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Should I Live in the House I Inherited?

Should I Live in the House I Inherited?
Photo credit: Andrew Frasz

“I inherited my childhood home.”

There’s a whirlwind of intense, complex emotions within those five words.

For some people, their childhood home evokes mostly happy memories, but now also grief and loss. For others, those earlier happy memories are eclipsed by later images of illness. And for people who had complicated or difficult relationships with their parents, a childhood home may be the last place they’d ever want to return.

These emotions can affect the choice of whether to live in an inherited home, or sell or lease it instead. There are many other factors to consider too, and often living in an inherited home is not even a viable option. Adult children and their families may be happily established across the country, or the house may be ancient and in disrepair, or the sibling interested in the house may not be able to afford the mortgage required to buy the other(s) out.

But let’s assume living in the childhood home is a viable option. What changes should people consider making so the home serves their needs? How do you make room for new memories? In other words, how can you ensure a childhood home grows up?

To answer this question, I spoke with someone whose viewpoint is sometimes overlooked in the world of inheritance professionals. Interior designer Tobi Wright, of InsideWright LLC, has helped clients put their personal stamp on inherited homes, and also completely redesigned her own inherited apartment.

Bracha: Would you share your personal story with us?

Tobi: Sure. My parents moved us from Ohio to New York in 1978. Back then, there was no such thing as renovating apartments for new tenants. Our “new” home was really depressing: horizontal blinds falling off the windows, bare bulbs in ceiling sockets, and a tattered linoleum kitchen floor. It was so different from our home in Ohio that we actually cried on first sight.

But my dad was an artist and over time, he made the apartment beautiful – always in his own unique way. For example, he painted the whole apartment in a rainbow of gray when color was all the rage.

Skipping to 2006, my father had passed and my mother was ready to retire and move. So in my mid to late thirties, I lived with my mom for two years in order to legally have the lease transferred to me. Living with your parents is not always an easy road at that age, but for Manhattan apartments, sacrifices must be made!

My mother had added color to the walls over the years, but eventually I repainted everything, mostly following feng shui recommendations. I also built custom DIY furniture to fit my rooms. And after missing my ex’s back yard, my living room became one – complete with faux grass!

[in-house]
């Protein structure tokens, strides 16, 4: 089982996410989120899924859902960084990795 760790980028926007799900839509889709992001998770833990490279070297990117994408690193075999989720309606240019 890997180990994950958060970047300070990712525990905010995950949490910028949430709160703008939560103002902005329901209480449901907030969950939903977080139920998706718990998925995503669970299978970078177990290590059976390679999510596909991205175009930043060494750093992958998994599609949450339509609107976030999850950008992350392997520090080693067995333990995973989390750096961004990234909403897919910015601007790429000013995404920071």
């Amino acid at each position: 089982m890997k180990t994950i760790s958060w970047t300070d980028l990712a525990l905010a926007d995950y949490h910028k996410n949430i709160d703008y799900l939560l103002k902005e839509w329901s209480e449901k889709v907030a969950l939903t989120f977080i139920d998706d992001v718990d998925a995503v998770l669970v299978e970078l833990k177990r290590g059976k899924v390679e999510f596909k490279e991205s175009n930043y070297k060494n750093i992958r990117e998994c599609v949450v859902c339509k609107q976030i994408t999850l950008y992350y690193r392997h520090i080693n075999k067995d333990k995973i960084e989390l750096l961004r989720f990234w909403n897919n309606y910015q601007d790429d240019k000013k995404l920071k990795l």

Bracha: Wow, what an amazing transformation into a home that perfectly fits you. But I imagine some people would find that difficult.

Tobi: Yes, I have a neighbor whose son died young, and she left his room intact for many years.

Bracha: I understand that – moving his belongings is a physical expression of letting go. This reminds of a friend who is dating a widower still living in his marital home. She wanted to respect his memories of his wife, but also her own needs. So my friend told him that once he was ready to move his wife’s belongings out of the nightstand, she would begin staying over. And that’s exactly what they did.

What other challenges can inherited homes pose, in your experience?

Tobi: Inherited homes may have a foundation of stagnancy. For example, I did a styling consultation for a young couple in Manhattan. The wife shared that the apartment was the husband’s childhood home, and despite being a really successful lawyer, living there and raising his kids there actually left him feeling a lack of accomplishment.

To break free of that stagnancy, some people completely replace the furniture. I did a space planning consultation for someone with gorgeous mid-century furniture (which is back in vogue). It was in excellent condition, but it held too many memories of her childhood. I advised her to reach out to a neighborhood antiques dealer.

Bracha: How do you navigate working with clients who lost someone you also knew?

Tobi: I make sure we pause and acknowledge the person’s absence first when we meet. This happened recently with a neighbor whose husband had died. When I arrived, she was ready to launch into the changes she was planning. I acknowledged his absence first though, and we talked about his final days and how she’s been coping. Then we got into the design.

He was a photographer and they’d had a really wonderful relationship. She wanted to memorialize him by keeping his photos on the walls, but also make the apartment more her own.

Bracha: That sounds like a balance to aspire to. Thank you, Tobi – your guidance will help me better support my clients.

Tobi: You’re very welcome.

Please note that while an estate is undergoing probate, there are restrictions on disposing of or distributing property. Consult a qualified New York probate attorney for guidance.

Tobi Wright, founder of InsideWright LLC, has a background in advertising, branding, and bodywork. InsideWright approaches interiors with an eye to identity and wellbeing. In both residential and commercial projects, InsideWright creates environments that promote productivity, harmony and pride. Tobi’s comfort with color results in curated environments that are simultaneously striking yet serene, and she’s always happy to include an element of playfulness. To learn more, please visit Home – InsideWright.  

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